(an encore post by Cecil Murphey)
Every person I know who was sexually assaulted struggles with control issues. Or perhaps power issues is the better term. We tend to have to be in charge (in control) of things or we surrender and give up any self-assertion. Some vacillate between the two extremes.
I am a controller, although many people don't recognize it. For instance, recently I was at a dinner meeting and five of us were at one table. I started the conversation going and kept it moving. One woman was largely silent while the rest of us laughed and joked. When there was a pause, I turned to her, a woman I didn't know well, and said, "You've been quiet. So tell us five things about yourself that you don't want anyone to know."
Everyone laughed. I was in control. She responded in a joking manner and entered the conversation. That's what I call benevolent control. There have been other times when my assertiveness (or aggression) has been more self-centered, such as my need to protect or defend myself. In the past, if a conversation tended to go in an unwelcome or dangerous way I cracked a joke or changed the topic.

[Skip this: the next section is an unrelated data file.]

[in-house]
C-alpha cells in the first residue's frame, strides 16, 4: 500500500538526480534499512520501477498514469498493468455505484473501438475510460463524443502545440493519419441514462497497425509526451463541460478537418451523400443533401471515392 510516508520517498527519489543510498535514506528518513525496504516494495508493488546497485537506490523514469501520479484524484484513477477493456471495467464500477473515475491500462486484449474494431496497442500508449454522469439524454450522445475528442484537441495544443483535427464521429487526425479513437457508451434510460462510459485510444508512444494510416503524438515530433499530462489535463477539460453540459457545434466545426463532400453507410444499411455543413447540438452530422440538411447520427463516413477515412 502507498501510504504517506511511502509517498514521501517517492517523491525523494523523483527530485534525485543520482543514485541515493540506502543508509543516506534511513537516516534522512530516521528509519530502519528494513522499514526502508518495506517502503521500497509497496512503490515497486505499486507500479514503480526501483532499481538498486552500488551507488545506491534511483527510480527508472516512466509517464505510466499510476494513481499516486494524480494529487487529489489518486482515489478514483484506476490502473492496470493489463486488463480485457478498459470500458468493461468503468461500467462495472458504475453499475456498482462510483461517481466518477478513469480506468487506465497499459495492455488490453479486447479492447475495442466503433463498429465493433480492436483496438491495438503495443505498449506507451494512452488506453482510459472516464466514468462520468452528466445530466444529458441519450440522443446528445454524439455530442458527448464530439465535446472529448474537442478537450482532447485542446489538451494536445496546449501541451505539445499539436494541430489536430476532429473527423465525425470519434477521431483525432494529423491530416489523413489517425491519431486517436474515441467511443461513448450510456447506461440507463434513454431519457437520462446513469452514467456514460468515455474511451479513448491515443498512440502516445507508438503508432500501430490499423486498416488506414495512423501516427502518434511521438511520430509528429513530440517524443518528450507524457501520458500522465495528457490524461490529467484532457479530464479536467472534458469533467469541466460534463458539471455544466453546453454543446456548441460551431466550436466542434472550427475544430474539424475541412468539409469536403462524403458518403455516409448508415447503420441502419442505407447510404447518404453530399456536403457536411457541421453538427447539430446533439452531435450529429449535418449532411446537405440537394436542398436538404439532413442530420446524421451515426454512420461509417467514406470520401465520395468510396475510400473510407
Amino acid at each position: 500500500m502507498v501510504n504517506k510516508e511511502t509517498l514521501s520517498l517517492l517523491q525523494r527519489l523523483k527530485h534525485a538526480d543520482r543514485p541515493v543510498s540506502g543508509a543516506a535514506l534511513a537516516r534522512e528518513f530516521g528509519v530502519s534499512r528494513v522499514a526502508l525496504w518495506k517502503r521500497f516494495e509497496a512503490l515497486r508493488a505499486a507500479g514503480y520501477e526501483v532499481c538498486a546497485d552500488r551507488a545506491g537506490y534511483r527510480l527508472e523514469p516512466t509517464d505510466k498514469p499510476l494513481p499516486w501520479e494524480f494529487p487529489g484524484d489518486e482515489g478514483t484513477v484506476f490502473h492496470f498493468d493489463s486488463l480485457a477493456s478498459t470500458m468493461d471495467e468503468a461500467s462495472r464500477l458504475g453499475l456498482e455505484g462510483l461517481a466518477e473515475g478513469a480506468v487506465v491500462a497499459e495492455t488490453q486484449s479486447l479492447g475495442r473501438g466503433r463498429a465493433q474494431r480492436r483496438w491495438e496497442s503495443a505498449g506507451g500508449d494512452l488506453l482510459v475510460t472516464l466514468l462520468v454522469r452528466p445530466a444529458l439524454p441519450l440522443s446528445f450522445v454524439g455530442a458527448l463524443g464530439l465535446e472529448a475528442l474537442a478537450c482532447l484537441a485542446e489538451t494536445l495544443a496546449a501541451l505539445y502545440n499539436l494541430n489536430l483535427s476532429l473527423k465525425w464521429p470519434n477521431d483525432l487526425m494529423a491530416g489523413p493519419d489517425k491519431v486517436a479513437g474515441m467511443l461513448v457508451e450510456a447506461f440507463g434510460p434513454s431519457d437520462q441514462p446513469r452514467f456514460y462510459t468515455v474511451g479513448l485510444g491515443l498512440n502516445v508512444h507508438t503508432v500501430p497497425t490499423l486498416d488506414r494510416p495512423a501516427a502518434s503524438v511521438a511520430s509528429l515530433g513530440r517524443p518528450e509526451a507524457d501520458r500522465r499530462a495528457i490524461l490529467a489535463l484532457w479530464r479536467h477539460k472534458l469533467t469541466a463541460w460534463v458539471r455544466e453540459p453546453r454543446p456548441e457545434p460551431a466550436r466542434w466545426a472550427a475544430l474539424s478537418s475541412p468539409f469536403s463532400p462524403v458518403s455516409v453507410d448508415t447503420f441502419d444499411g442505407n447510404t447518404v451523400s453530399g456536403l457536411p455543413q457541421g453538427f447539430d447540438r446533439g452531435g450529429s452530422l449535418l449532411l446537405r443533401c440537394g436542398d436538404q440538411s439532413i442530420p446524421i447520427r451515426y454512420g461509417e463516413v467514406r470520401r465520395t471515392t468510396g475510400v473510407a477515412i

I rarely need to do that these days.
I'm learning to give up unhealthy power—the kind of control that belittles or hurts others. I want to submit gracefully to those who still need to assert themselves. I recently spoke at a conference and the leader did a few things I didn't personally like, but I thought about her actions and said to myself, so what? Who'll remember? Who will care?
In that instance, I knowingly and consciously gave up control and it was all right.